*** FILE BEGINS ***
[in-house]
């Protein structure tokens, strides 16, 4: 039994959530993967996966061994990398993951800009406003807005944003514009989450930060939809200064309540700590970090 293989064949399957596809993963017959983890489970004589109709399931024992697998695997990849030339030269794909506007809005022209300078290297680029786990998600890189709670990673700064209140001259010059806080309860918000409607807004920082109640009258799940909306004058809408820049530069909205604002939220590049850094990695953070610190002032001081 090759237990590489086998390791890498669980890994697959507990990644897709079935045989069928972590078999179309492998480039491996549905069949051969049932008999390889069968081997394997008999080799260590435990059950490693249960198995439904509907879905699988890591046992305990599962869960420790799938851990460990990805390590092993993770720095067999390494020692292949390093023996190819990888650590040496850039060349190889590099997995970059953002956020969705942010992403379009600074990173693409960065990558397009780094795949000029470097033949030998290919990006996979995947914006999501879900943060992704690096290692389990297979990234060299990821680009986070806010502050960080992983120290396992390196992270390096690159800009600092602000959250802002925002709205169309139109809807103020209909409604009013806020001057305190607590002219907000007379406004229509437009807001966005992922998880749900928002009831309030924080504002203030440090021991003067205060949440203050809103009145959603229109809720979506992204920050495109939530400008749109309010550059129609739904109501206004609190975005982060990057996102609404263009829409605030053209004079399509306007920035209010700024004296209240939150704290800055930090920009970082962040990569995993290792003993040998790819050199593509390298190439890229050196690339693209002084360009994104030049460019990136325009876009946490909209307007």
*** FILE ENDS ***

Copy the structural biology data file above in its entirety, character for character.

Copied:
[in-house]
């Protein structure tokens, strides 16, 4: 039994959530993967996966061994990398993951800009406003807005944003514009989450930060939809200064309540700590970090 293989064949399957596809993963017959983890489970004589109709399931024992697998695997990849030339030269794909506007809005022209300078290297680029786990998600890189709670990673700064209140001259010059806080309860918000409607807004920082109640009258799940909306004058809408820049530069909205604002939220590049850094990695953070610190002032001081 090759237990590489086998390791890498669980890994697959507990990644897709079935045989069928972590078999179309492998480039491996549905069949051969049932008999390889069968081997394997008999080799260590435990059950490693249960198995439904509907879905699988890591046992305990599962869960420790799938851990460990990805390590092993993770720095067999390494020692292949390093023996190819990888650590040496850039060349190889590099997995970059953002956020969705942010992403379009600074990173693409960065990558397009780094795949000029470097033949030998290919990006996979995947914006999501879900943060992704690096290692389990297979990234060299990821680009986070806010502050960080992983120290396992390196992270390096690159800009600092602000959250802002925002709205169309139109809807103020209909409604009013806020001057305190607590002219907000007379406004229509437009807001966005992922998880749900928002009831309030924080504002203030440090021991003067205060949440203050809103009145959603229109809720979506992204920050495109939530400008749109309010550059129609739904109501206004609190975005982060990057996102609404263009829409605030053209004079399509306007920035209010700024004296209240939150704290800055930090920009970082962040990569995993290792003993040998790819050199593509390298190439890229050196690339693209002084360009994104030049460019990136325009876009946490909209307007």